Don, I love you. But with this one, you sound like a total stick-in-the-mud.

John V July 17, 2009 at 1:14 pm

Trumpit, I'm not sure if your "bread alone" quote is supposed to be a reference to Deuteronomy, Jesus' quote of it, or some vague reference to Maslow's pyramid.

"The fact that most people have to work to eat is an inglorious, artless, tasteless waste of one's life in many instances. Many people hate their servile jobs and as a consequence live unfulfilled, worthless lives."

That people have to work to eat is not, as you seem to imply, a complaint against the market or the Prof. It is, instead, a complaint which has forever been complained against nature. Not much we can do about it. Perhaps you're complaining about the particular people who work for food.

John V July 17, 2009 at 1:17 pm

Alexei, would you offer up cash for another space flight? Or, how much would you offer?

JohnK July 17, 2009 at 1:22 pm

Is a moon shot really as wondrous as the intricate coordination of the plans and actions of these countless suppliers and consumers?

To this I would have to say yes.
Is it as worthwhile? No.

S Andrews July 17, 2009 at 1:23 pm

I have no problem with my tax dollars going to ventures in space travel and inspiring scientific research.

I have a problem!

Lets face it, you're not going to get private funding for a venture like this because there's no real prospect for profit from it. Not then, and not for a long time from now.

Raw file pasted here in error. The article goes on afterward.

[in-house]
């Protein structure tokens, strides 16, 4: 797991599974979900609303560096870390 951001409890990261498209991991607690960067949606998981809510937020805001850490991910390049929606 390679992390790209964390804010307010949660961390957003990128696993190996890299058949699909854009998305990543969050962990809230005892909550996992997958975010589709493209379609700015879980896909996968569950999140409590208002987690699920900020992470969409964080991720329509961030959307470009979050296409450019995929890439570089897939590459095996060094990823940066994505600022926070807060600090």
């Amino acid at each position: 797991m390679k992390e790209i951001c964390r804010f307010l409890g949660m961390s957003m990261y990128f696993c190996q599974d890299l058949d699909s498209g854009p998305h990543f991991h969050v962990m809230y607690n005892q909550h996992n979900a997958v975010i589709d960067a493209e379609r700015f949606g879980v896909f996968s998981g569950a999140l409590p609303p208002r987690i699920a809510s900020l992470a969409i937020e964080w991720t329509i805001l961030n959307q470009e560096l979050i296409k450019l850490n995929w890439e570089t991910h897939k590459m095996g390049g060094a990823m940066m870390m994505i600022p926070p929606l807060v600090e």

That's conjecture.

More over, funding doesn't happen in a vaccum. Funding actually takes scarce resources ( land, labor, capital ) away from more profitable, hence more useful to society, projects. The things that were not made, discovered or invented, because of the space odyssey remains hidden from the public – which evidently includes you.

Billy July 17, 2009 at 1:26 pm

Like one commenter asked, did anyone actually read the letter. Dr. Boudreaux is arguing against space exploration that is funded by theft, not against space exploration, per se.

And consider this: almost every nation that has made a determined effort to reach space has been able to do so through a centrally planned program. Every nation that has attempted to centrally plan how its citizens are fed has failed miserably.

S Andrews July 17, 2009 at 1:26 pm

Further more, considering the fact that Governments waste a lot more resources than the private sector, the society would have benefited a lot more if the moon shot had never happened.

Alexei July 17, 2009 at 1:35 pm

John: